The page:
Still, you can’t take a risk and do things without informing your local council. Even if you don’t need permission, it’s better to check and be sure than to go ahead and find out you actually did need to obtain permission.
If you are denied planning permission, you won’t be allowed to proceed with your project. Typically, your local authority will explain why your application has been denied. In many cases, you can make alterations to your designs and submit a new application to see if it is approved.
Starting a project that requires planning permission without submitting an application could result in the demolition of your project. Your local authority may demand that you reverse the work, or they could ask you to submit an application right away. Even if you do submit a retrospective planning application, they could deny it and force you to demolish your work.
Furthermore, properties with illegal work carried out on them will be unmortgageable. Essentially, this means that no lender will approve a loan on this property, so you will struggle to find buyers for it in the future.
The good news is that submitting an application is easier these days thanks to an online portal. Simply search for it online and you will find the correct government website depending on where you live in the UK.
The application is fairly straightforward and will require basic information on your property. But, you will also need to add some supporting documents, these are as follows:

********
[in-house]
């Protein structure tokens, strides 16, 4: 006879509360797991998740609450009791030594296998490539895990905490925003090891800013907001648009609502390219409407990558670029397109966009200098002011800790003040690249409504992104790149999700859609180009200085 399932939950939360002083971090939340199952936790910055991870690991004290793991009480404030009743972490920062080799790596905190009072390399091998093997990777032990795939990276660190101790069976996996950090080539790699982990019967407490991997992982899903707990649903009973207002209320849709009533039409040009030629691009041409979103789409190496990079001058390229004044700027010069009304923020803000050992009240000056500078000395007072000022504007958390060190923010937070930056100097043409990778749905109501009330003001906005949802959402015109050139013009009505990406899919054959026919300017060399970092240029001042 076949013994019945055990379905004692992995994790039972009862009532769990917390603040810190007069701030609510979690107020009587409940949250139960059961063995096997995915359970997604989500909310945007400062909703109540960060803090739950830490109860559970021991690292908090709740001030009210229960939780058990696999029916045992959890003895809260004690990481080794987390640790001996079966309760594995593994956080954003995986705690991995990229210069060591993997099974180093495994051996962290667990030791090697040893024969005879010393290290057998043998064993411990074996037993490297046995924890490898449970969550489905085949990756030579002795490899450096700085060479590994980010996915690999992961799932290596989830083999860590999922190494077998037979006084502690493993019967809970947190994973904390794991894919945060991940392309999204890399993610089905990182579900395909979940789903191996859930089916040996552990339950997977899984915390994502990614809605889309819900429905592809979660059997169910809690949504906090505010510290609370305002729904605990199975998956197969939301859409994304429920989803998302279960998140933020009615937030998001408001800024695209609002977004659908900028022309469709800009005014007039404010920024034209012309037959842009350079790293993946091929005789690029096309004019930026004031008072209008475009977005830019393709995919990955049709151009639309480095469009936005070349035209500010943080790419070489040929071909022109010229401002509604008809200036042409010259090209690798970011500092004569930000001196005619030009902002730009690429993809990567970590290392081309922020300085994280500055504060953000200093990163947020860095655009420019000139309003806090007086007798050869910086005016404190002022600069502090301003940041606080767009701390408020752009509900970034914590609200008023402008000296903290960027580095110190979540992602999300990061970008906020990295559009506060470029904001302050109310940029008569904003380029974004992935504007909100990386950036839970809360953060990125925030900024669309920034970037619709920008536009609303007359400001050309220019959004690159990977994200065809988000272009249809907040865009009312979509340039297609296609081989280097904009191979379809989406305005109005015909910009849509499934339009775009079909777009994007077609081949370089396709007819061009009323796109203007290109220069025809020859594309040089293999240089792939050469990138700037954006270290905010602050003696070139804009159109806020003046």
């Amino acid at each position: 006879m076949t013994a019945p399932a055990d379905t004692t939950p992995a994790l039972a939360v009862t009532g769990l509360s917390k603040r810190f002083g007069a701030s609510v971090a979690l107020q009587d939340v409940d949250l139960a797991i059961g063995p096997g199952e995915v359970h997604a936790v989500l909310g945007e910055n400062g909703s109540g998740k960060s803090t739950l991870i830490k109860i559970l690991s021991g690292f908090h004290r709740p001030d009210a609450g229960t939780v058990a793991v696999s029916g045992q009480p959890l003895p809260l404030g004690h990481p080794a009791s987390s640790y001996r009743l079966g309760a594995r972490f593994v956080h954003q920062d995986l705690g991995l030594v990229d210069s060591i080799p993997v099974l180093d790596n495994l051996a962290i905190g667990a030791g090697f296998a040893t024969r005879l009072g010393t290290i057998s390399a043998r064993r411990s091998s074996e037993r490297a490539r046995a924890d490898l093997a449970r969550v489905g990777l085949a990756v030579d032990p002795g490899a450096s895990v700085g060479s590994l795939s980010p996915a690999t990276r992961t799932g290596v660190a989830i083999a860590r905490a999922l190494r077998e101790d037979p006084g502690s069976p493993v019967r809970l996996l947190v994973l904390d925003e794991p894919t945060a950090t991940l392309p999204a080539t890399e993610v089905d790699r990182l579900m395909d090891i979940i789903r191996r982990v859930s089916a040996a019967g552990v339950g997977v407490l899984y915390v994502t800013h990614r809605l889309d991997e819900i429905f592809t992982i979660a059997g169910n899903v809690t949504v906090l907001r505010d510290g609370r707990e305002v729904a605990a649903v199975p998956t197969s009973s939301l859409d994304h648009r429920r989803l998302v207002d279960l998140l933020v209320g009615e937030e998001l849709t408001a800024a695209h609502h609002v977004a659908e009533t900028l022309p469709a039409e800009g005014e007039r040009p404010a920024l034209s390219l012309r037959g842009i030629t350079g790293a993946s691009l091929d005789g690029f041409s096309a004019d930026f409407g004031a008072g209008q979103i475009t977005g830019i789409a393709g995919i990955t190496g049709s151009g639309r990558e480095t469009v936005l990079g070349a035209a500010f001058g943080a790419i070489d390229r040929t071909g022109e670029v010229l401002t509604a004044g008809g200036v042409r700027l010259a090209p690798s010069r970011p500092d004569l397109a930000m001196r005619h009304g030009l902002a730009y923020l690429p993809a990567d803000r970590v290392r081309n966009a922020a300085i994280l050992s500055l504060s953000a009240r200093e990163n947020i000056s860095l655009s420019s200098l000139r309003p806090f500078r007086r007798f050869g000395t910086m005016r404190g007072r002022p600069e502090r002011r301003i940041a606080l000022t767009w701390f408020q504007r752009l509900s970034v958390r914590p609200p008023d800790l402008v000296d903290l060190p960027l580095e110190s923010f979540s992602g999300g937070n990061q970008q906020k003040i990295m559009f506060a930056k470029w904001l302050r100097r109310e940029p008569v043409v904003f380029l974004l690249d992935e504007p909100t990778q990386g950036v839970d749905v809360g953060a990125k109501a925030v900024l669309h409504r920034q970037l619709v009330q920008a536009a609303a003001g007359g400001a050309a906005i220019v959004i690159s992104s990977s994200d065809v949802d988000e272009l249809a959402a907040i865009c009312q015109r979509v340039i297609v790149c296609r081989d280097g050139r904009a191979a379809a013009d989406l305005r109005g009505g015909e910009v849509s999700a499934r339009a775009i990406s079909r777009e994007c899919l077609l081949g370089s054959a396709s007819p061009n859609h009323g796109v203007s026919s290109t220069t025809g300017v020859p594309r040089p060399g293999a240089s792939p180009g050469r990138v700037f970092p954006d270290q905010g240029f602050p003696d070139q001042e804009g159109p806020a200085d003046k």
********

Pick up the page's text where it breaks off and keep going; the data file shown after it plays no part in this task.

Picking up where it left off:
This is probably the most complex aspect of the application process as you often don’t know what these documents are or how to get them. Working with a professional can help you during this stage. The team at Spatial Design Architects can help with your entire application and inform you of the right documents needed for your specific project. We can even help you obtain these documents so you don’t miss anything when submitting your application.
How long does the whole application process take?
Usually, the entire process can take up to 8 weeks for standard projects but expect it to be longer for more complicated designs. The exact time will largely depend on your designs and if there’s any backlash to deal with.
A typical timeline will look something like this:
Often, this isn’t where the process ends. When you are denied permission, it often comes with suggestions on what you could do to make your project more realistically feasible for approval. In this case, you have to begin the entire application again, submitting a new one with revisions or alterations to your original ideas. As you can imagine, this means the whole process will take longer, possibly lasting up to 16 weeks or more.
This is why it is very important to submit a good original application, laying all of your cards out on the table. Working with our team at Spatial Design Architects will help you do just that. We’ve assisted numerous clients in submitting successful planning permission applications over the years, so we understand how to put everything together. Our detailed designs ensure local authorities and members of the community see exactly what you are planning. This increases the chances of your application being accepted right away, so you can start the project a lot sooner.
Hopefully, this guide clears things up and explains what planning permission is, why you need it, and when you need it. If you require help submitting your forms, please don’t hesitate to get in touch with us today.
At Spatial Design Architects we have a clear ethos; no matter the scale or type of project, we are dedicated to delivering a professional service and client satisfaction. Our reputation as one of the leading contemporary architects’ practices in Essex, means we are always exploring contemporary design and its possibilities to create something unique and exciting. Contact us today.